|Nick Thomas 25af2f6b49 Fix licensing issues||11 months ago|
|pixmaps/pidgin/protocols||2 years ago|
|vendor||1 year ago|
|.gitattributes||1 year ago|
|.gitignore||1 year ago|
|LICENSE||2 years ago|
|Makefile||1 year ago|
|README.md||11 months ago|
|delta-connection.c||1 year ago|
|delta-connection.h||1 year ago|
|libdelta.c||1 year ago|
|libdelta.h||1 year ago|
Delta Chat is an instant messaging application based on email - which is to say, SMTP+IMAP.
This project is a libpurple
plugin that wraps
deltachat-core, allowing a number of existing desktop and
mobile clients to send and receive IMs over SMTP+IMAP. It may be useful for
Linux-based mobile devices, for
GUI desktop usage without an Electron dependency, or console desktop usage.
Current status is probably best described as “skunkworks”, although connecting to an account and sending / receiving text messages should work reliably. You can view specific progress on the issue board.
There are some licensing issues at present, so you shouldn't build this plugin.
deltachat-core vendors openssl, unconditionally links it, and is MPL-licensed.
purple-plugin-delta is GPLv3 without the OpenSSL exemption
libpurple itself is GPLv2 without the OpenSSL exemption.
deltachat-core-rust may make OpenSSL optional, so linking against that version
would be fine.
Linking against a patched / changed
deltachat-core that disregards vendored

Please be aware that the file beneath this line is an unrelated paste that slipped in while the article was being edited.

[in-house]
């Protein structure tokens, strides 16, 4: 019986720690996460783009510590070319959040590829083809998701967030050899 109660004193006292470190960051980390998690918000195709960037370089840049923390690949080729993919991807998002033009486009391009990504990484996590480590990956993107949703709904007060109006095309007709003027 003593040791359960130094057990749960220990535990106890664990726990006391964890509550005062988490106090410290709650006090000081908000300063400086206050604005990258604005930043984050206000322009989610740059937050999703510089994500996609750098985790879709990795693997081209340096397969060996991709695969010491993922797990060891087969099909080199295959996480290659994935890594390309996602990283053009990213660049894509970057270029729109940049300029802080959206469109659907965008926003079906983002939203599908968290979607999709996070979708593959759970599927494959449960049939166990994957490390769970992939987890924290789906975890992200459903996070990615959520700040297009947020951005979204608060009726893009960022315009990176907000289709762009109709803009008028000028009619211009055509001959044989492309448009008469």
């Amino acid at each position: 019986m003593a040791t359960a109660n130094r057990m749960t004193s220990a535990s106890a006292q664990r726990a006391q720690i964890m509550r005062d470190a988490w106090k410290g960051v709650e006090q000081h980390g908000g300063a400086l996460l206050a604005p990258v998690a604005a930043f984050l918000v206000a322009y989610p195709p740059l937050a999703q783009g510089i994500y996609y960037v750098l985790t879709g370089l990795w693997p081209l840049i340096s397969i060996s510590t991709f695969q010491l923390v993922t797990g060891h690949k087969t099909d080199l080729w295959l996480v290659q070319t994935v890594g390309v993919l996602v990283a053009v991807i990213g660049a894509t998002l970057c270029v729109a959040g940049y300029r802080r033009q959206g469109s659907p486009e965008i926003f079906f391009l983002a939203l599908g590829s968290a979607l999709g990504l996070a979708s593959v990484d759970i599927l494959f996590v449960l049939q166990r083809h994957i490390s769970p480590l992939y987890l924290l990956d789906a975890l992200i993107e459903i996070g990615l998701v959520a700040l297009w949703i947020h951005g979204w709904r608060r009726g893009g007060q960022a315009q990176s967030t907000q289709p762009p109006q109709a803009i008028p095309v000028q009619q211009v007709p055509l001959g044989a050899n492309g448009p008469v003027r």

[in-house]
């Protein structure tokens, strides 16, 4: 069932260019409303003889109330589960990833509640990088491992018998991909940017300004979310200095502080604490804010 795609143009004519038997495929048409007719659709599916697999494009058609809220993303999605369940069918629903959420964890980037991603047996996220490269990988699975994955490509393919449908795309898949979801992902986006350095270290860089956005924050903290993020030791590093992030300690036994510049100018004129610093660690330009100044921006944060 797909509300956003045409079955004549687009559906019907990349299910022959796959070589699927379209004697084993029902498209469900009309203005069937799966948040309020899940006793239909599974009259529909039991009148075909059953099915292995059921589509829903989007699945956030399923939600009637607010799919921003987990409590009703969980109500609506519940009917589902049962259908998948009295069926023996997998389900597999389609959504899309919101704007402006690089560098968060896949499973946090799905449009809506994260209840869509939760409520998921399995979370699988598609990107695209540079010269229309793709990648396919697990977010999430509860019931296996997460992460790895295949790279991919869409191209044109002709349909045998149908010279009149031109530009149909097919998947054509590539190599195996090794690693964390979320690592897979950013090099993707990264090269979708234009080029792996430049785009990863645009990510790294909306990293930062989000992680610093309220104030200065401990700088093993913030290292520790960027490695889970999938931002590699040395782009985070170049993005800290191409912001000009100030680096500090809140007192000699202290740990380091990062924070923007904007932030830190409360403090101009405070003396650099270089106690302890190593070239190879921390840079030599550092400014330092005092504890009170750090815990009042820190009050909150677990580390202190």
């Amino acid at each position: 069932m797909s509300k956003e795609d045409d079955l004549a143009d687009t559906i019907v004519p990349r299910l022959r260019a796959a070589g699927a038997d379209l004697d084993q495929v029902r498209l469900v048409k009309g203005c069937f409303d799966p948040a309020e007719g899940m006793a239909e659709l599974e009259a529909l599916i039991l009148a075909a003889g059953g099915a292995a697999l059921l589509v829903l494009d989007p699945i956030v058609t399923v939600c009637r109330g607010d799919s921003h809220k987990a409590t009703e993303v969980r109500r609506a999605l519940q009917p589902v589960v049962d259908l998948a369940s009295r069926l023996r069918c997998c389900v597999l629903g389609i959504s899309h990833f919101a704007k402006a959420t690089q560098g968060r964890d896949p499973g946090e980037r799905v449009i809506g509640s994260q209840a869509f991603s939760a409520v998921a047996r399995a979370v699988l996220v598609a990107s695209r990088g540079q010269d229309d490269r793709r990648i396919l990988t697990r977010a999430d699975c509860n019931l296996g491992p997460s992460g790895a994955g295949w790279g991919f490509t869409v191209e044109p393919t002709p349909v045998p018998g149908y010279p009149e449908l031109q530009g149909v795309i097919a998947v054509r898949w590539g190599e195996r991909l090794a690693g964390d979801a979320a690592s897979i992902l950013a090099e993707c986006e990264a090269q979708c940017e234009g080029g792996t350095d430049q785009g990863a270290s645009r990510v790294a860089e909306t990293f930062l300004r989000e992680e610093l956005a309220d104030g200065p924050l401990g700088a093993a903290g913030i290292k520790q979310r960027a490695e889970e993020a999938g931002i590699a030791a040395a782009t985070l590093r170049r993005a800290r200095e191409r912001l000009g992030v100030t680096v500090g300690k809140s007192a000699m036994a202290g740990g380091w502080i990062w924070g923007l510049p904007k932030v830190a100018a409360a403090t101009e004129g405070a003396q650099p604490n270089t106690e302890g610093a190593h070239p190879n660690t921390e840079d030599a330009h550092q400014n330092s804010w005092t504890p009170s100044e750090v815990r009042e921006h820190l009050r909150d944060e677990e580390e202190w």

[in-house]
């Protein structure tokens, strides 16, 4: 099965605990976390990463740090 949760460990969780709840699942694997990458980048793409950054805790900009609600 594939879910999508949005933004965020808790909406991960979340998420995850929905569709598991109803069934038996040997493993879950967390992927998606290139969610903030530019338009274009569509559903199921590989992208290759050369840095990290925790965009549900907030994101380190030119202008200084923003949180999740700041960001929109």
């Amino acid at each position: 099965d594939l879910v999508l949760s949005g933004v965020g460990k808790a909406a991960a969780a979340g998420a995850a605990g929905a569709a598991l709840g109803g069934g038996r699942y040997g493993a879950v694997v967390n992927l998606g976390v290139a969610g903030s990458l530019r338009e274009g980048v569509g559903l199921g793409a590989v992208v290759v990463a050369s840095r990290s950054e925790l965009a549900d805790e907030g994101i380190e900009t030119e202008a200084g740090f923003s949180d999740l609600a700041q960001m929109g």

OpenSSL and uses GnuTLS instead would also be fine.
There's no point to
purple-plugin-delta adding the OpenSSL exemption because
libpurple lacks it, and in any event, it will be unnecessary with the next
major version of OpenSSL. So, time should resolve this for us one way or another.
The easiest way to use this is to copy the
libdelta.so file into
~/.purple/plugins. When running pidgin, you'll now have the option to add
a “Delta Chat” account.
If it doesn't show up, chances are pidgin can't find the various shared
libraries the .so depends on. You can run
to confirm. I'll document fixing this after the build and install system is
At present, the “Username” and “Password” account fields correspond to email address and password, respectively. Many important settings also show up on the “Advanced” tab - if left blank, the plugin will attempt to automatically detect the correct values, but you may need to fill some of them in manually to get the connection to work.
Run pidgin with
--debug to see interesting output.